Organ donation in Germany could become opt-out with new bill

Organ donation in Germany could become opt-out with new bill

Germany could soon transition from an opt-in to an opt-out system for organ donation. That’s if a bill submitted by Health Minister Jens Spahn goes through. 

Everyone in Germany a potential organ donor

Although most Germans are in favour of organ donation in principle, only around 35 percent have an organ donor card, according to the German Federation for Organ Transplantation (DSO). This low donor rate is the reason that, nationwide, more than 10.000 patients are on the waiting list for an organ transplant. 

With Germany falling way behind compared to its European neighbours (the organ donation rate in Spain, for example, is almost five times higher than in Germany), the issue has long been on the political agenda. Most recently, Spahn and Deputy SPD Group Chairman Karl Lauterbach have pushed through a draft bill that would make organ donation an opt-out system.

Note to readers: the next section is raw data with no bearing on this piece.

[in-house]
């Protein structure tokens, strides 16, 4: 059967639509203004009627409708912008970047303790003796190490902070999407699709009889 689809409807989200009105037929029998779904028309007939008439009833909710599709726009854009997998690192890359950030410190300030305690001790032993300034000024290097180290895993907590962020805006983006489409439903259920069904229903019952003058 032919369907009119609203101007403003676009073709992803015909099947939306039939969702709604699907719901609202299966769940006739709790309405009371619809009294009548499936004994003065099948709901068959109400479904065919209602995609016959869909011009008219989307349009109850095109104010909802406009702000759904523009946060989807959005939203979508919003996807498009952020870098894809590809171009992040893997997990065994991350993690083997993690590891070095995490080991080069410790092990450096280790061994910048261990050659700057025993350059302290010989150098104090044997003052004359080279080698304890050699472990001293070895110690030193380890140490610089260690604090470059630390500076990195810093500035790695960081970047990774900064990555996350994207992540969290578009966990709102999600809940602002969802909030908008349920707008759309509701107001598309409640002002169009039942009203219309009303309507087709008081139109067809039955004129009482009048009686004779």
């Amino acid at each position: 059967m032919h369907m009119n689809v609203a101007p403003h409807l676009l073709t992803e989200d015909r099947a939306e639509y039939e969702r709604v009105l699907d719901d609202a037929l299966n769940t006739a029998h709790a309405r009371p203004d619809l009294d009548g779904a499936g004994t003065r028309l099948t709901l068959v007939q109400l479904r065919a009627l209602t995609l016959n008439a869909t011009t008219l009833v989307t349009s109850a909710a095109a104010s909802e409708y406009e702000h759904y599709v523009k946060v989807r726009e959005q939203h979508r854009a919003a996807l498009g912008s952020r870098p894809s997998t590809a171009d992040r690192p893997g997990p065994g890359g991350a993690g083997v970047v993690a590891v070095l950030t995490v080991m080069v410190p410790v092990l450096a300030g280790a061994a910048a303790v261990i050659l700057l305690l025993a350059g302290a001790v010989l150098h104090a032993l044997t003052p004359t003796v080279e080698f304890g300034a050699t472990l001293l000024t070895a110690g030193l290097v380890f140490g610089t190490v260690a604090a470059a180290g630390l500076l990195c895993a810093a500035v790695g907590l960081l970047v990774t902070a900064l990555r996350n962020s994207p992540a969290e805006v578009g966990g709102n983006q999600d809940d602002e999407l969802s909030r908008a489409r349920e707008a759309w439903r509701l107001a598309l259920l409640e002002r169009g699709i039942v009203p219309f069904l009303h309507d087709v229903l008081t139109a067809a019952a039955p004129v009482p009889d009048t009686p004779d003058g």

Under the proposal, every person in Germany would be considered a potential organ donor after their death. That is unless they have specifically opted out at some point during their lifetime. As Lauterbach points out, “If you really do not want to donate, then you are at least willing to declare yourself a non-donor.” 

Opt-out system a “disproportionate intervention”

To multiple Union, FDP, Left and Green politicians, however, Spahn’s proposal goes too far. They emphasise that donation rates in Germany must be increased, but insist that someone should say “yes” in order to become an organ donor. Silence is not an agreement; they argue. Green party chairwoman Annalena Baerbock said that Spahn’s suggestion was a “disproportionate intervention because there are gentler means.”

Accordingly, the group has submitted an alternative proposal, suggesting that citizens should be interviewed regularly throughout their lives, to see whether they are willing to be added to the organ donor register. For example, anyone having a consultation with their doctor or picking up their driving licence from the citizens’ office would be invited to have a quick chat to discuss the possibility. They also propose introducing a new nationwide online register that would enable hospitals to quickly see whether a person is an organ donor or not. 

Both proposals will be debated extensively by the Bundestag over the coming months before a final vote on the two draft laws. This is expected to be sometime in the autumn. 



Abi Carter

Abi studied History & German at the University of Manchester. She has since worked as a writer, editor and content marketeer, but still has a soft spot for museums, castles...

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